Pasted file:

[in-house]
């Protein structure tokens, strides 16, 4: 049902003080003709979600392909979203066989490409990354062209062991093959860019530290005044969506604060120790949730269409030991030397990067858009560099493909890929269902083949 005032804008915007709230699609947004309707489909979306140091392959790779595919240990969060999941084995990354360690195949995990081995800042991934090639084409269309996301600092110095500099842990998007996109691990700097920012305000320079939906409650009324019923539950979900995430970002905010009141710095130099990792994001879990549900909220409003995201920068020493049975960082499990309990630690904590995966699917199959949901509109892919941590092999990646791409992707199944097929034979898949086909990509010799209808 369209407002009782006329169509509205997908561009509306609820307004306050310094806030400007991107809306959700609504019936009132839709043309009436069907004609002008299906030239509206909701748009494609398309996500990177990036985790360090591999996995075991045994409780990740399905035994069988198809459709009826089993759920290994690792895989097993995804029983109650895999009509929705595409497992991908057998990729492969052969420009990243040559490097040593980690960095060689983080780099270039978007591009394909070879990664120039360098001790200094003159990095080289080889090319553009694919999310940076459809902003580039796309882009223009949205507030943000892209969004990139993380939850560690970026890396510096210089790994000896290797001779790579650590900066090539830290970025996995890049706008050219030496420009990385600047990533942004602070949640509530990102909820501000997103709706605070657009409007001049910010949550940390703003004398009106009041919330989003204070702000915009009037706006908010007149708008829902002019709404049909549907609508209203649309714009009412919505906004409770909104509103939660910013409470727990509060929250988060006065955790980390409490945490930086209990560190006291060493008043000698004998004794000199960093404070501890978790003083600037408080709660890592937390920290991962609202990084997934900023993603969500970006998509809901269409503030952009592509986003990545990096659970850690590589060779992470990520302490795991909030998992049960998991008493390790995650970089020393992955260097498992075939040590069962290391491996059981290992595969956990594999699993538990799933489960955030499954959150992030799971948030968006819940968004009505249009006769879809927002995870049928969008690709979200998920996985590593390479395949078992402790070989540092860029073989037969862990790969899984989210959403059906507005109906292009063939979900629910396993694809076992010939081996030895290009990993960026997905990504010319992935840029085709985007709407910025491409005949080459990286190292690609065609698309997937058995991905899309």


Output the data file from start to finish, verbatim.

[in-house]
């Protein structure tokens, strides 16, 4: 049902003080003709979600392909979203066989490409990354062209062991093959860019530290005044969506604060120790949730269409030991030397990067858009560099493909890929269902083949 005032804008915007709230699609947004309707489909979306140091392959790779595919240990969060999941084995990354360690195949995990081995800042991934090639084409269309996301600092110095500099842990998007996109691990700097920012305000320079939906409650009324019923539950979900995430970002905010009141710095130099990792994001879990549900909220409003995201920068020493049975960082499990309990630690904590995966699917199959949901509109892919941590092999990646791409992707199944097929034979898949086909990509010799209808 369209407002009782006329169509509205997908561009509306609820307004306050310094806030400007991107809306959700609504019936009132839709043309009436069907004609002008299906030239509206909701748009494609398309996500990177990036985790360090591999996995075991045994409780990740399905035994069988198809459709009826089993759920290994690792895989097993995804029983109650895999009509929705595409497992991908057998990729492969052969420009990243040559490097040593980690960095060689983080780099270039978007591009394909070879990664120039360098001790200094003159990095080289080889090319553009694919999310940076459809902003580039796309882009223009949205507030943000892209969004990139993380939850560690970026890396510096210089790994000896290797001779790579650590900066090539830290970025996995890049706008050219030496420009990385600047990533942004602070949640509530990102909820501000997103709706605070657009409007001049910010949550940390703003004398009106009041919330989003204070702000915009009037706006908010007149708008829902002019709404049909549907609508209203649309714009009412919505906004409770909104509103939660910013409470727990509060929250988060006065955790980390409490945490930086209990560190006291060493008043000698004998004794000199960093404070501890978790003083600037408080709660890592937390920290991962609202990084997934900023993603969500970006998509809901269409503030952009592509986003990545990096659970850690590589060779992470990520302490795991909030998992049960998991008493390790995650970089020393992955260097498992075939040590069962290391491996059981290992595969956990594999699993538990799933489960955030499954959150992030799971948030968006819940968004009505249009006769879809927002995870049928969008690709979200998920996985590593390479395949078992402790070989540092860029073989037969862990790969899984989210959403059906507005109906292009063939979900629910396993694809076992010939081996030895290009990993960026997905990504010319992935840029085709985007709407910025491409005949080459990286190292690609065609698309997937058995991905899309």